Spectral Topography of the Subthalamic Nucleus to Inform Next-Generation Deep Brain Stimulation.

Averna, Alberto; Debove, Ines; Nowacki, Andreas; Petermann, Katrin; Duchet, Benoit; Sousa, Mário; Bernasconi, Elena; Alva, Laura; Lachenmayer, Martin L; Schuepbach, Michael; Pollo, Claudio; Krack, Paul; Nguyen, Thuy-Anh K; Tinkhauser, Gerd (2023). Spectral Topography of the Subthalamic Nucleus to Inform Next-Generation Deep Brain Stimulation. Movement disorders, 38(5), pp. 818-830. Wiley 10.1002/mds.29381

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The landscape of neurophysiological symptoms and behavioral biomarkers in basal ganglia signals for movement disorders is expanding. The clinical translation of sensing-based deep brain stimulation (DBS) also requires a thorough understanding of the anatomical organization of spectral biomarkers within the subthalamic nucleus (STN).


The aims were to systematically investigate the spectral topography, including a wide range of sub-bands in STN local field potentials (LFP) of Parkinson's disease (PD) patients, and to evaluate its predictive performance for clinical response to DBS.


STN-LFPs were recorded from 70 PD patients (130 hemispheres) awake and at rest using multicontact DBS electrodes. A comprehensive spatial characterization, including hot spot localization and focality estimation, was performed for multiple sub-bands (delta, theta, alpha, low-beta, high-beta, low-gamma, high-gamma, and fast-gamma (FG) as well as low- and fast high-frequency oscillations [HFO]) and compared to the clinical hot spot for rigidity response to DBS. A spectral biomarker map was established and used to predict the clinical response to DBS.


The STN shows a heterogeneous topographic distribution of different spectral biomarkers, with the strongest segregation in the inferior-superior axis. Relative to the superiorly localized beta hot spot, HFOs (FG, slow HFO) were localized up to 2 mm more inferiorly. Beta oscillations are spatially more spread compared to other sub-bands. Both the spatial proximity of contacts to the beta hot spot and the distance to higher-frequency hot spots were predictive for the best rigidity response to DBS.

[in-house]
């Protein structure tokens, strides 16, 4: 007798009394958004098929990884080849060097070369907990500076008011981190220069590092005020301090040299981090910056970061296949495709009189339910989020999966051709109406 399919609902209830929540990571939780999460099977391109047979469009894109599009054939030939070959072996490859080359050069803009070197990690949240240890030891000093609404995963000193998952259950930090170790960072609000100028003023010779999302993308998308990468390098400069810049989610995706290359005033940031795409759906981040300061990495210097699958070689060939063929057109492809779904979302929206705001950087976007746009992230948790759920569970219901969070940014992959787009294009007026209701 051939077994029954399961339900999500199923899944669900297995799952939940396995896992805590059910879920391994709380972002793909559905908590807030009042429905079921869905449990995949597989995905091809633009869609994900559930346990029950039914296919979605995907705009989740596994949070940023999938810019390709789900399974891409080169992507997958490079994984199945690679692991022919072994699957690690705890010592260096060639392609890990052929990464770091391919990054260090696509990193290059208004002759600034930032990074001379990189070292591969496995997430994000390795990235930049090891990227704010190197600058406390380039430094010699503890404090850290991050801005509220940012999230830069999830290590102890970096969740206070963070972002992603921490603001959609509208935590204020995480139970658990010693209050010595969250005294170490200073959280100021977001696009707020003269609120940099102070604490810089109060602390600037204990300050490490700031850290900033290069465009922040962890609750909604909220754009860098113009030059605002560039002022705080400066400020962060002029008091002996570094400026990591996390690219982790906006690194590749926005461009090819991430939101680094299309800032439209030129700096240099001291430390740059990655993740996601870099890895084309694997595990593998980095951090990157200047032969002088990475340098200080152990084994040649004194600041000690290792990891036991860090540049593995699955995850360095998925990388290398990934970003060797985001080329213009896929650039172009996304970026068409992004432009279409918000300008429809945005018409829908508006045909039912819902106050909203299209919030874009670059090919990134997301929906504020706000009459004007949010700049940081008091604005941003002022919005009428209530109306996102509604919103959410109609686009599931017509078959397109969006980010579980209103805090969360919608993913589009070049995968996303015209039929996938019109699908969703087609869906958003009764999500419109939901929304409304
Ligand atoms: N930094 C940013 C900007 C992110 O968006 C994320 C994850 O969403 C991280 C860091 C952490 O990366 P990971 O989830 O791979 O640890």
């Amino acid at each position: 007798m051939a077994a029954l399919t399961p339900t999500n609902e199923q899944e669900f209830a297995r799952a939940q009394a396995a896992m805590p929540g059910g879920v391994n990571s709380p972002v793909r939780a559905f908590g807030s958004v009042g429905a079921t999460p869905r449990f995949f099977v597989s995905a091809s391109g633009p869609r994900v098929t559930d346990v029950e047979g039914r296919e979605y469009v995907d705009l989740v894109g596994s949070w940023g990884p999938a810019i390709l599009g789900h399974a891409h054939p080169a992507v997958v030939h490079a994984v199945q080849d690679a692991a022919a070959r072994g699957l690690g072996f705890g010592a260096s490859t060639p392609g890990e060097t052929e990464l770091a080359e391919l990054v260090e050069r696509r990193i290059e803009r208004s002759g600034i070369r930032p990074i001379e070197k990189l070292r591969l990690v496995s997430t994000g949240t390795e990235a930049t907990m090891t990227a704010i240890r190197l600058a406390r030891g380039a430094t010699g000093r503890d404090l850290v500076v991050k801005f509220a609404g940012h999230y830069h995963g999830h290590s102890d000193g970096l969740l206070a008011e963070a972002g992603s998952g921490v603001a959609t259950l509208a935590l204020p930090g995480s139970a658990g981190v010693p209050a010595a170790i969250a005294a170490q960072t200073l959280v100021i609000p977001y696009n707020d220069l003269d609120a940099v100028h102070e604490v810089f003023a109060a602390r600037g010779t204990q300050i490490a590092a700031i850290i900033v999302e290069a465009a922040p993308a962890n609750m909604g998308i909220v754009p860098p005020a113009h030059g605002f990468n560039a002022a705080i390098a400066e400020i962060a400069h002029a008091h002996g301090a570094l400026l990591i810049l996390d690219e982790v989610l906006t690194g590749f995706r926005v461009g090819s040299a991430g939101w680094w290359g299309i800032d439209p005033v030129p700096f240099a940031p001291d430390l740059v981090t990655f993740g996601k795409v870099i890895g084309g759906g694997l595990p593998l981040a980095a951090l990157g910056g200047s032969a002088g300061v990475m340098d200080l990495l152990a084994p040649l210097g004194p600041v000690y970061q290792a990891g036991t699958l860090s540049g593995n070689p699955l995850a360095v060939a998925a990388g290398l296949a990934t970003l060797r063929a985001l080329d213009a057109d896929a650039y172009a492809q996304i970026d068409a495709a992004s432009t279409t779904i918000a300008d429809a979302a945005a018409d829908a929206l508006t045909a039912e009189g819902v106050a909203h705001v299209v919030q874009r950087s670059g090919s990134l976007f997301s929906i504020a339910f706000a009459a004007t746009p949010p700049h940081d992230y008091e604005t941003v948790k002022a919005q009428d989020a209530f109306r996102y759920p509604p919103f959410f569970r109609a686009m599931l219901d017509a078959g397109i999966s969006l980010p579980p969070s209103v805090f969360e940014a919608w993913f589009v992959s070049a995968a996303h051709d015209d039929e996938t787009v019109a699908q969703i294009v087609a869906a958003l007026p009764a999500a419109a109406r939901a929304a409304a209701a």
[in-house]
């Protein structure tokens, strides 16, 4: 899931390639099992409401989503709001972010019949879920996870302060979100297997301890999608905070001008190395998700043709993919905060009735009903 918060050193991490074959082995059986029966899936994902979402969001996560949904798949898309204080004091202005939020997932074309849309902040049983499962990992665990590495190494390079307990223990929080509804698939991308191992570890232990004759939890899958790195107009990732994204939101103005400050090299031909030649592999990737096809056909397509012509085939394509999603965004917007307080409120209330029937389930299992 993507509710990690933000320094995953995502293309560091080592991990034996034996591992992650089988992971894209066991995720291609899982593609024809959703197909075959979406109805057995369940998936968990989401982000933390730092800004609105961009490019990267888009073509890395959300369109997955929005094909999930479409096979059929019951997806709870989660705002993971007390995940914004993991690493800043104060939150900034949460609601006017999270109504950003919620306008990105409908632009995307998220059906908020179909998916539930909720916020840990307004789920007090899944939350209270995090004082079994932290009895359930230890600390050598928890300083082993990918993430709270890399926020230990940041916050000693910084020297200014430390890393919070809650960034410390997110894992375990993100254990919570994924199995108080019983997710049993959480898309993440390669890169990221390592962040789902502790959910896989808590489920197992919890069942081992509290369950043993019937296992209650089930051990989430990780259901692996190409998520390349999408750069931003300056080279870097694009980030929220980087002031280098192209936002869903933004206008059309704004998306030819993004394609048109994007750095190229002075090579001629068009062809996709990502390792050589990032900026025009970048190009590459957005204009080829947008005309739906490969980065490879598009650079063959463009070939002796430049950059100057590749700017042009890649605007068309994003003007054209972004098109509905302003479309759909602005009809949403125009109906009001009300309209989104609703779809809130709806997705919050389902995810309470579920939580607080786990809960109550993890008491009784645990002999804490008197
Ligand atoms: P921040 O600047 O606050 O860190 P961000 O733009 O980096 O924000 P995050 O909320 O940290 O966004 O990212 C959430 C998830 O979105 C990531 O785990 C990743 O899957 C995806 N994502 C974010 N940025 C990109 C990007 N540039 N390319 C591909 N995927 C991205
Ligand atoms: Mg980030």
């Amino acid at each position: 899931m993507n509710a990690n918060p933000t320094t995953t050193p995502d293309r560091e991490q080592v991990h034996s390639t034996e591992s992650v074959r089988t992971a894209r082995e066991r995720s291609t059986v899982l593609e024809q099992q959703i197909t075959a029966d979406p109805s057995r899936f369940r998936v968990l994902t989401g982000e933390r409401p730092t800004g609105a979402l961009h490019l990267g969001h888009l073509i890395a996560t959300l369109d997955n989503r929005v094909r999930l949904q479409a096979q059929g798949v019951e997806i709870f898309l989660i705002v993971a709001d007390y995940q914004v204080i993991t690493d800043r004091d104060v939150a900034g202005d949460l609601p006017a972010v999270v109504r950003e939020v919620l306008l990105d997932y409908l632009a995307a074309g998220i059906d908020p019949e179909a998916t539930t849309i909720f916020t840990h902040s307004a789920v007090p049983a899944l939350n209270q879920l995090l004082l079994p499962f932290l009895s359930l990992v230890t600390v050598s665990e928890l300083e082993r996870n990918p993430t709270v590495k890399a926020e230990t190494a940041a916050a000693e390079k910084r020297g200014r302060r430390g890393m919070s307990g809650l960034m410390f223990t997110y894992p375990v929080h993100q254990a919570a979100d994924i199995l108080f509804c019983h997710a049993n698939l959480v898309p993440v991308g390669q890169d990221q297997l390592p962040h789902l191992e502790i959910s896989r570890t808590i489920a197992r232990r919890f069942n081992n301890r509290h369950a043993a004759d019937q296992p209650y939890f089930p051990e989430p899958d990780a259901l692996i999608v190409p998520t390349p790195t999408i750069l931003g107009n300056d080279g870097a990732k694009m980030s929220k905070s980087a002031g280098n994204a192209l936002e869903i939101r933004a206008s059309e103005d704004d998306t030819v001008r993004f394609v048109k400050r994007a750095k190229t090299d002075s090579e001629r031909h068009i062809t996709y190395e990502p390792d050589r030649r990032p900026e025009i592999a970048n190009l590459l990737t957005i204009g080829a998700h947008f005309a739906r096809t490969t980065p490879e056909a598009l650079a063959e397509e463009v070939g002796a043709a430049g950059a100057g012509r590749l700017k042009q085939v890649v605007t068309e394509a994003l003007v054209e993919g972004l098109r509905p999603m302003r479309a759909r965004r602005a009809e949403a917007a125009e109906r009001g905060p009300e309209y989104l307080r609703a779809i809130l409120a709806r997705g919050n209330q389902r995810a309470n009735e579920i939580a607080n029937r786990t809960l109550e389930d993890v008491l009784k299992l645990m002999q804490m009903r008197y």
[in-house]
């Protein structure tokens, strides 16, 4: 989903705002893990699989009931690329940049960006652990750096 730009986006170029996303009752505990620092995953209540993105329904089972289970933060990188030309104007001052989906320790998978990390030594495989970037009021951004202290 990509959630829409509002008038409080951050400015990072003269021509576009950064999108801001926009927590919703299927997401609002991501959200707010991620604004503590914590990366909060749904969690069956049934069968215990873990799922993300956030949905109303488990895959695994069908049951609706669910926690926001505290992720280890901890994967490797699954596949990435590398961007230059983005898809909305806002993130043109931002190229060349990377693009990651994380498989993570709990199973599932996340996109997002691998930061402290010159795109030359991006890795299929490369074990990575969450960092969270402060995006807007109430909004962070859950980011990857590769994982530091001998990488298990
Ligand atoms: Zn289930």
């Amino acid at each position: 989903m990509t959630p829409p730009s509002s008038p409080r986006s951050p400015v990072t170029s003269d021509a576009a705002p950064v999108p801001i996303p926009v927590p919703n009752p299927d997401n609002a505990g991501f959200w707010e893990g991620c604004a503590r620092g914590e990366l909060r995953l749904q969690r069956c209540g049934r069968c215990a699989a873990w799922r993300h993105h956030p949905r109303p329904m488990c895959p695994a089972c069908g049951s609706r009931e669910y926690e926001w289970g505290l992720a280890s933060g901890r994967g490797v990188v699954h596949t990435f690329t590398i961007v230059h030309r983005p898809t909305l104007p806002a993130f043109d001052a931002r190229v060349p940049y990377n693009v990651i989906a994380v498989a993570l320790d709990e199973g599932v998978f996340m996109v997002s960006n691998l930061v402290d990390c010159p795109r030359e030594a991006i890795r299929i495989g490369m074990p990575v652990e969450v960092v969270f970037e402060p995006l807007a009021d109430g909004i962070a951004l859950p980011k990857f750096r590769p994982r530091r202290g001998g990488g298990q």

The spatial segregation and properties of spectral biomarkers within the DBS target structure can additionally be informative for the implementation of next-generation sensing-based DBS. © 2023 The Authors. Movement Disorders published by Wiley Periodicals LLC on behalf of International Parkinson and Movement Disorder Society.

Item Type:

Journal Article (Original Article)


04 Faculty of Medicine > Department of Head Organs and Neurology (DKNS) > Clinic of Neurology
04 Faculty of Medicine > Department of Head Organs and Neurology (DKNS) > Clinic of Neurosurgery
10 Strategic Research Centers > ARTORG Center for Biomedical Engineering Research

UniBE Contributor:

Averna, Alberto, Debove, Ines, Nowacki, Andreas, Petermann, Katrin, Nogueira da Silva e Sousa, Mario Jorge, Bernasconi, Elena Cristina, Alva, Laura Citlalli, Pollo, Claudio, Krack, Paul, Nguyen, Thuy Anh Khoa, Tinkhauser, Gerd


600 Technology > 610 Medicine & health
500 Science > 570 Life sciences; biology








Pubmed Import

Date Deposited:

30 Mar 2023 07:28

Last Modified:

13 Jun 2023 00:14

Publisher DOI:


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Uncontrolled Keywords:

Parkinson's disease adaptive deep brain stimulation closed-loop deep brain stimulation deep brain stimulation programming local field potentials subthalamic nucleus





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